In applying this standard, a court must utilize a two-pronged approach. First, it must separate the legal conclusions in the complaint from the factual allegations. Ashcroft v. Iqbal, 556 U.S. 662, 678 (2009). Second, assuming the truth of only the factual allegations, the court must determine whether the plaintiff's complaint permits a reasonable inference that “the defendant is liable for the misconduct alleged.” Id. Well-pleaded factual allegations are required; labels, conclusions, and a “formulaic recitation of the elements of a cause of action will not do.” Twombly, 550 U.S. at 555; see also King v. Rubenstein, 825 F.3d 206, 214 (4th Cir. 2016) (“Bare legal conclusions ‘are not entitled to the assumption of truth' and are insufficient to state a claim.” (quoting Iqbal, 556 U.S. at 679)). A plaintiff's “[f]actual allegations must be enough to raise a right to relief above the speculative level, ” thereby “nudg[ing] [the] claims across the line from conceivable to plausible.” Twombly, 550 U.S. at 555, 570.


         The predicate task before the Court is to determine whether Plaintiff's claims against Erie can proceed in light of the release and applicable statute of limitations. Erie argues that Plaintiff's claims are barred because they are based on actions arising from the 2003 motor vehicle accident and are encompassed within a release of claims executed in connection with the prior resolution of Plaintiff's underinsured motorists claim. (See ECF No. 6 at 2.) Erie further asserts that Plaintiff's common law bad faith and UTPA claims are barred by the statute of limitations. (Id.) This Court agrees with Erie.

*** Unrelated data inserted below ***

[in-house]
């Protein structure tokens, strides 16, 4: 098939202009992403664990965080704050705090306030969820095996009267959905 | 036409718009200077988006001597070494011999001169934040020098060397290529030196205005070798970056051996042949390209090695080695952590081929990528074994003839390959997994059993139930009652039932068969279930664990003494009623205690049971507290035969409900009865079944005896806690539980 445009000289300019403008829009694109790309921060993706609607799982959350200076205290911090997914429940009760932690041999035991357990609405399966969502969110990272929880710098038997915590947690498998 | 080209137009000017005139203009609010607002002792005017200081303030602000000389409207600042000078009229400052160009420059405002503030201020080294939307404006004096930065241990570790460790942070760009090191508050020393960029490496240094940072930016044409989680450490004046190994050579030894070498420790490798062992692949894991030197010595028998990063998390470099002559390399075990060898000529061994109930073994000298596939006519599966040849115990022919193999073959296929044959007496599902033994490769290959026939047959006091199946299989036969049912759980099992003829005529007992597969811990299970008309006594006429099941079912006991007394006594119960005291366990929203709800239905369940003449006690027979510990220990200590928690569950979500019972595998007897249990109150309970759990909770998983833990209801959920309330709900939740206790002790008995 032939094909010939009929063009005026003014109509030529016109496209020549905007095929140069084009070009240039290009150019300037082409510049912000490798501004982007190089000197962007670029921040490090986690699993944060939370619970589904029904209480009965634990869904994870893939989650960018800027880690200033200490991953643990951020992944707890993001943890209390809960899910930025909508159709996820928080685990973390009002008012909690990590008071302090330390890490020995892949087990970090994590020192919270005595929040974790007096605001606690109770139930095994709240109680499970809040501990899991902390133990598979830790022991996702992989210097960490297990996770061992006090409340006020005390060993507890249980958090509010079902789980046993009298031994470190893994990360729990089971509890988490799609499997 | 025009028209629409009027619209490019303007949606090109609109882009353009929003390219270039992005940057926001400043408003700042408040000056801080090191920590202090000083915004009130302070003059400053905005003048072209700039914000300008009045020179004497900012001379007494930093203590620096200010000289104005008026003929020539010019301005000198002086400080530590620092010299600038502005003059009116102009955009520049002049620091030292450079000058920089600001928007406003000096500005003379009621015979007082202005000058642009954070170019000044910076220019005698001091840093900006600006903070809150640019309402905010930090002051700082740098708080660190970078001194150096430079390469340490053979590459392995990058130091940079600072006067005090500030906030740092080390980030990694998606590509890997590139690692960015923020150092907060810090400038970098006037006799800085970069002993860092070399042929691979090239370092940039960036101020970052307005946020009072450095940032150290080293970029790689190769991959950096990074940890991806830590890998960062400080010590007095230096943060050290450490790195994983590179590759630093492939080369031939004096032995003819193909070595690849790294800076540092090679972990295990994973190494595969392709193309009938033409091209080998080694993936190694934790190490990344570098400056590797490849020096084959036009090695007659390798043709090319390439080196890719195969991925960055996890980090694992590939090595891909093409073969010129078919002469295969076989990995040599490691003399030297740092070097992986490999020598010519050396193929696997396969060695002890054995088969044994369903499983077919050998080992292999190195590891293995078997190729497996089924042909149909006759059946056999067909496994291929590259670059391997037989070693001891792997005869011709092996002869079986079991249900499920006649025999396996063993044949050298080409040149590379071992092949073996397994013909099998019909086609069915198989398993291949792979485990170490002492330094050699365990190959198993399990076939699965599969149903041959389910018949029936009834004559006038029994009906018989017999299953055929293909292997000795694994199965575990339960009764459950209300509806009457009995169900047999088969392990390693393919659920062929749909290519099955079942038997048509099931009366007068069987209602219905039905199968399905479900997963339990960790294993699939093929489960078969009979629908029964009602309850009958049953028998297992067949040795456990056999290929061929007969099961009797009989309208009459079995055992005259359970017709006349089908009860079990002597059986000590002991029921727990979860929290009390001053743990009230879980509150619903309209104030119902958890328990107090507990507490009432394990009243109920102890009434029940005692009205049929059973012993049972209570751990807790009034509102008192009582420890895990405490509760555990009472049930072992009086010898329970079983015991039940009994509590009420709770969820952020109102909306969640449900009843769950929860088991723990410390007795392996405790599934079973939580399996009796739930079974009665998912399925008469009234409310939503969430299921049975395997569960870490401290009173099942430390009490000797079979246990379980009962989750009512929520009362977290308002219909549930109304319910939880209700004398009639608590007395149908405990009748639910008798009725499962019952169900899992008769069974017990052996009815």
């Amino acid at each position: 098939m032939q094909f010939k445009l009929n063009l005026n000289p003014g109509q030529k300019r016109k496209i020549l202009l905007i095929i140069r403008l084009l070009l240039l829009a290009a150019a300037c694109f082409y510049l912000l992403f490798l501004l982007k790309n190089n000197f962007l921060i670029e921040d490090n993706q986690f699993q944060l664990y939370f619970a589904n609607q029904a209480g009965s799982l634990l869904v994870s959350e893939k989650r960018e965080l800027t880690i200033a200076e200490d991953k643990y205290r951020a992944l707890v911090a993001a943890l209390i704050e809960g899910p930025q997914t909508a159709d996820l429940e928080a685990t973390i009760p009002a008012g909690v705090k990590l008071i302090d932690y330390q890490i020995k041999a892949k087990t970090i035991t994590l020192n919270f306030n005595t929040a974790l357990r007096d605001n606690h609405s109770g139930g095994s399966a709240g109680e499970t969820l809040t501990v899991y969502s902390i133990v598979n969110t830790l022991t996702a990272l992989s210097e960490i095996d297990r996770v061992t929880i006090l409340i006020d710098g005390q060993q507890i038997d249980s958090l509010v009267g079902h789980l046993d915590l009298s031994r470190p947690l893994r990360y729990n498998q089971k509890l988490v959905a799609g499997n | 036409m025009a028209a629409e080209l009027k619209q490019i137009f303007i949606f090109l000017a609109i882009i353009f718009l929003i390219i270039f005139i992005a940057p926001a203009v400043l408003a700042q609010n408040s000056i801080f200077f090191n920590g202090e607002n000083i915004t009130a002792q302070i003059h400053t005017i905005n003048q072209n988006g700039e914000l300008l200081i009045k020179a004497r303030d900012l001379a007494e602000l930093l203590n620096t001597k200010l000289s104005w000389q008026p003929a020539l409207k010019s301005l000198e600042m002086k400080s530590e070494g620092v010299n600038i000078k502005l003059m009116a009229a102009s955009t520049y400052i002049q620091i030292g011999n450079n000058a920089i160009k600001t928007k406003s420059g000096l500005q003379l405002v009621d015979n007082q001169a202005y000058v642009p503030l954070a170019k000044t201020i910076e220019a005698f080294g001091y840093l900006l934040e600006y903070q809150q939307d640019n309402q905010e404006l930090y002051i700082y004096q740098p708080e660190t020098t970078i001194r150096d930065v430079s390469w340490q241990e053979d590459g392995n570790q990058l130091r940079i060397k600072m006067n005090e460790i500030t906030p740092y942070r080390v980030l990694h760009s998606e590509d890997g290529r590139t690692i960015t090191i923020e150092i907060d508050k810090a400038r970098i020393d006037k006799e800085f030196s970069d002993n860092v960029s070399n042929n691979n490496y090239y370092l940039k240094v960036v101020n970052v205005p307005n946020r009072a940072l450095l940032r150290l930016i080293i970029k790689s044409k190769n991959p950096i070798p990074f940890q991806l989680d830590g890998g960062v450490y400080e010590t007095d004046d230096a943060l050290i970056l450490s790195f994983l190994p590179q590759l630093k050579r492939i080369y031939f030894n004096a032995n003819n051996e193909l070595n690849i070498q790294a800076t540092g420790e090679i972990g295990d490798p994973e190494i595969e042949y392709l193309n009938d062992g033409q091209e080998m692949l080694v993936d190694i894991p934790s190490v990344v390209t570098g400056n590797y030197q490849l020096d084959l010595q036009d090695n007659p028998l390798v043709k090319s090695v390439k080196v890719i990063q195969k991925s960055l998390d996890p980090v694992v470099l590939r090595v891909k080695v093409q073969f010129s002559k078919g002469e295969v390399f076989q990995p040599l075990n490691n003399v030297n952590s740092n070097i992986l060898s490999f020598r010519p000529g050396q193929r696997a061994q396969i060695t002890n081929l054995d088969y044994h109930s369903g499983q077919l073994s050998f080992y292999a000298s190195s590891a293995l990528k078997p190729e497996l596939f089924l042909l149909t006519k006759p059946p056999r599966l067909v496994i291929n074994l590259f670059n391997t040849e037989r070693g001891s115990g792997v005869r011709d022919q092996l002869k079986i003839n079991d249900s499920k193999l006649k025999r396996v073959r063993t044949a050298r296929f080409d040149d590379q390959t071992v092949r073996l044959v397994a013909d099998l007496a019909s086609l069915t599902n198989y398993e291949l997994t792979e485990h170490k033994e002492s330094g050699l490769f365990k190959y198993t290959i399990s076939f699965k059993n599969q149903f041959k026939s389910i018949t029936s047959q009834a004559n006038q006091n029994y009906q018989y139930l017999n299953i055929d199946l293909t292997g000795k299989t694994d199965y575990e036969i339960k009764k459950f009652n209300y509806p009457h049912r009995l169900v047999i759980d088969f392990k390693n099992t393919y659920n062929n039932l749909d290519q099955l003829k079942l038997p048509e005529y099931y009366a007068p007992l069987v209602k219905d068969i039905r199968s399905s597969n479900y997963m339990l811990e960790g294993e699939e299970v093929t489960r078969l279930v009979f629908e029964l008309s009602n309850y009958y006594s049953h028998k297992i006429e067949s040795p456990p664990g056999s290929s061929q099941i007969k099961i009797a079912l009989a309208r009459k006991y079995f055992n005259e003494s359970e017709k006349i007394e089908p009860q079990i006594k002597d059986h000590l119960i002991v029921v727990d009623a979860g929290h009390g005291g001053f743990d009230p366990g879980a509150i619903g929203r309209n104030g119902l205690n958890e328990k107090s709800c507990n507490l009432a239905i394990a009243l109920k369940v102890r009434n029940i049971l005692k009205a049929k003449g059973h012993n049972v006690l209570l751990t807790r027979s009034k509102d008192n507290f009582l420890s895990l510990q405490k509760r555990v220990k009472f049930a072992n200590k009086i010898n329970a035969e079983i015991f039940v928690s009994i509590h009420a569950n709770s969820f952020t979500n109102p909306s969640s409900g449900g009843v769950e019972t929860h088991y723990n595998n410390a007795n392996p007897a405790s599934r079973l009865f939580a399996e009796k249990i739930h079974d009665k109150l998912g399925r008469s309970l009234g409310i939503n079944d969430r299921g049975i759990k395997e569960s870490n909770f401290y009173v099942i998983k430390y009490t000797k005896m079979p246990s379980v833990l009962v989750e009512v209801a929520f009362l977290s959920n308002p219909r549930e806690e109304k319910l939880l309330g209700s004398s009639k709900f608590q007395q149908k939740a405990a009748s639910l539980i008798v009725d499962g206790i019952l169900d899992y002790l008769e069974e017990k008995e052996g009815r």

A. Plaintiff's Claims Are Barred By The Prior Release

         In ruling on a motion to dismiss, a court is not limited to the factual allegations in the complaint but “may properly take judicial notice of matters of public record” without converting the motion into one for summary judgment. Philips v. Pitt Cnty. Mem'l Hosp., 572 F.3d 176, 180 (4th Cir. 2009); Fed.R.Evid. 201 (governing judicial notice). A court is also free to consider documents attached to the motion to dismiss, “so long as they are integral to the complaint and authentic.” Philips, 572 F.3d at 180 (citing Blankenship v. Manchin, 471 F.3d 523, 526 n.1 (4th Cir. 2006)). Erie's motion calls upon the Court to take judicial notice of the underlying complaint and dismissal order and find the release and settlement communications integral to the allegations in the Complaint. The Court will judicially notice the underlying complaint and dismissal order, finding they are public records. Further, the Court will consider the release and settlement communications because the Complaint references the settlement of the underinsured motorists claim and there is no dispute as to their authenticity. (See ECF No. 1-1 at 4-5 ¶¶ 10-13.)

         Erie argues that Plaintiff, in connection with the prior resolution of his underinsured motorists claim, contractually released Erie from the instant claims. (ECF No. 6 at 11.) The release was executed in 2005 and includes a general release of any and all claims against Erie arising out of the 2003 motor vehicle accident.[3] (ECF No. 6-4 at 1.) In addition, the release expressly acknowledges a release of “all claims for damages which exist as of this date, but of which the undersigned do not know or suspect to exist, whether through ignorance, oversight, error, negligence or otherwise, and which if known would materially affect the undersigned's ...